Maxine O’Connor didn’t have the easiest path.
O'Connor, who serves as the assistant superintendent of pupil services at Peekskill schools, said her family didn’t have a lot of money and it wasn’t a given that she’d even attend college. Still, she found a way.
"There are scholarships that people don’t even know to apply for," O’Connor told an audience of about 30 girls in the Peekskill High School gymnasium Friday. "If you take the time to research it, you can find a way to go to school. But I’ll tell you what; a lot of schools will find the money for you if you come with the grades."
O’Connor was one of four guest panelists who shared their experiences during "Girls Night Out," and event sponsored by Peekskill High School’s Project Butterfly.
Other guest panelists Friday’s even included Vivian Cyndi McKenzie, the owner Kathleen Tea Room in Peekskill; Belle Ritter, a dance instructor and former member of the group Sweet Sensation; and Allison Tapley, a former chemist for the pigment division at the Engelhard Corporation.
Project Butterfly, which was started earlier this school year, is an organization that dedicated to helping girls in the high school reach their potential. Friday's meeting was the first event organized by the group.
"We just wanted to tap into our young girls and say there’s more to you than what reality or television is trying to depict,' said Marge Daniels, assistant principal for guidance at Peekskill High School. "Despite what you may see yourself as right now, you’re still able to soar and fly and be all that you can be. Sometimes our girls make poor decisions. What we wanted to do is show them there is another choice you can make."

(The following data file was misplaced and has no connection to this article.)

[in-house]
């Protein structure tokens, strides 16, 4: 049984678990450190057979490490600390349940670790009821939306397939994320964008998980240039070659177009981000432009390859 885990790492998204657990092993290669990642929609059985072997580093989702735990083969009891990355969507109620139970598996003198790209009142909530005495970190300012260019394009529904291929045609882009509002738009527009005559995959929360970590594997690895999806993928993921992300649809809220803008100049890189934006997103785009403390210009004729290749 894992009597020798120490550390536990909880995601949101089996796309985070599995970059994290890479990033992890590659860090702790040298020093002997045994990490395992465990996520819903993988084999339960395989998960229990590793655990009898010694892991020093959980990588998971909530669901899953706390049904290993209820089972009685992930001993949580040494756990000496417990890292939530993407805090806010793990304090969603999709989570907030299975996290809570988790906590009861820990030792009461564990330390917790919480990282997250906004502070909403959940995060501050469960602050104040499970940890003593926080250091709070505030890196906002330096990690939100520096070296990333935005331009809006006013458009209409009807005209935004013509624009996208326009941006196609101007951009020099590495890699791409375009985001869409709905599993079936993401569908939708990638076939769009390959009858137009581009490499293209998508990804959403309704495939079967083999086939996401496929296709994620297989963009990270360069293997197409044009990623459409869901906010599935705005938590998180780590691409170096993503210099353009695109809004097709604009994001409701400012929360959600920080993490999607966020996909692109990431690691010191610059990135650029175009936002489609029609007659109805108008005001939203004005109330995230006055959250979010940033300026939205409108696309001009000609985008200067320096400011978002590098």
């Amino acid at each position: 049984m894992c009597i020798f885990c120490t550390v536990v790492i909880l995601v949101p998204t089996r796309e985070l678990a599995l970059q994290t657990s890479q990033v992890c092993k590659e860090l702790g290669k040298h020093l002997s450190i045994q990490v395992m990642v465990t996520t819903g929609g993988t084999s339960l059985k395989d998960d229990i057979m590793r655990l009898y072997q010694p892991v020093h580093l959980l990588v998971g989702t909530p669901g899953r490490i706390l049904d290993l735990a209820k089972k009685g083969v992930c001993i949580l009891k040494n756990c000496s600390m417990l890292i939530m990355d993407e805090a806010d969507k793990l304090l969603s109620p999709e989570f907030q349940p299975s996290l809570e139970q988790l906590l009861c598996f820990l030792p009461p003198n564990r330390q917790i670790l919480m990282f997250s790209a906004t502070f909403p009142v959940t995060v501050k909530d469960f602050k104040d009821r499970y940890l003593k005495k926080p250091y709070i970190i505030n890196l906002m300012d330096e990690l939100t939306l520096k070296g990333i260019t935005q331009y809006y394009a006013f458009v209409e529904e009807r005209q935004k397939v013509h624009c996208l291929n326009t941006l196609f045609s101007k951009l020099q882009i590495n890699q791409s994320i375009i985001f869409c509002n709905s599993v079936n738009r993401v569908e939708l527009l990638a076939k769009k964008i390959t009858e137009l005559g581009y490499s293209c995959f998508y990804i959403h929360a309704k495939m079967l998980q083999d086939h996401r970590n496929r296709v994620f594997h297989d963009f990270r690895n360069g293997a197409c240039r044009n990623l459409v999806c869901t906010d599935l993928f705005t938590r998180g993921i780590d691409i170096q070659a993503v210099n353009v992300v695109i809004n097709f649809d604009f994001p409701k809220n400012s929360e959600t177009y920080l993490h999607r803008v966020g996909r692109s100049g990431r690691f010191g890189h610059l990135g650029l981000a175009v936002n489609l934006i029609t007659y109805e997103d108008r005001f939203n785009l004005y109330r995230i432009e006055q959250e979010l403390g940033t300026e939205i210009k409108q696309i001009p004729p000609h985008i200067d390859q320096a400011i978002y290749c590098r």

Renee Kearse, a teacher at Hillcrest Elementary School, said the idea for the club originated from Doug Brown, media specialist for Peekskill schools.
"It took a young man to see the need and bring it to the forefront," Kearse said. "Mr. Brown is the one who initiated the idea to these and woman and said ‘hey, what about these girls who are who sitting around and doing nothing on the weekends.’ What do we do for them?"
Kearse said many of the students simply need help finding positive activities that will help them grow.
"Unfortunately, the children don’t know what is available," Kearse said. "They look to their mothers, they look to their grandmothers. But they don’t know that there are other accomplished women that are standing right next to them in their schools and communities that they can turn to for advice."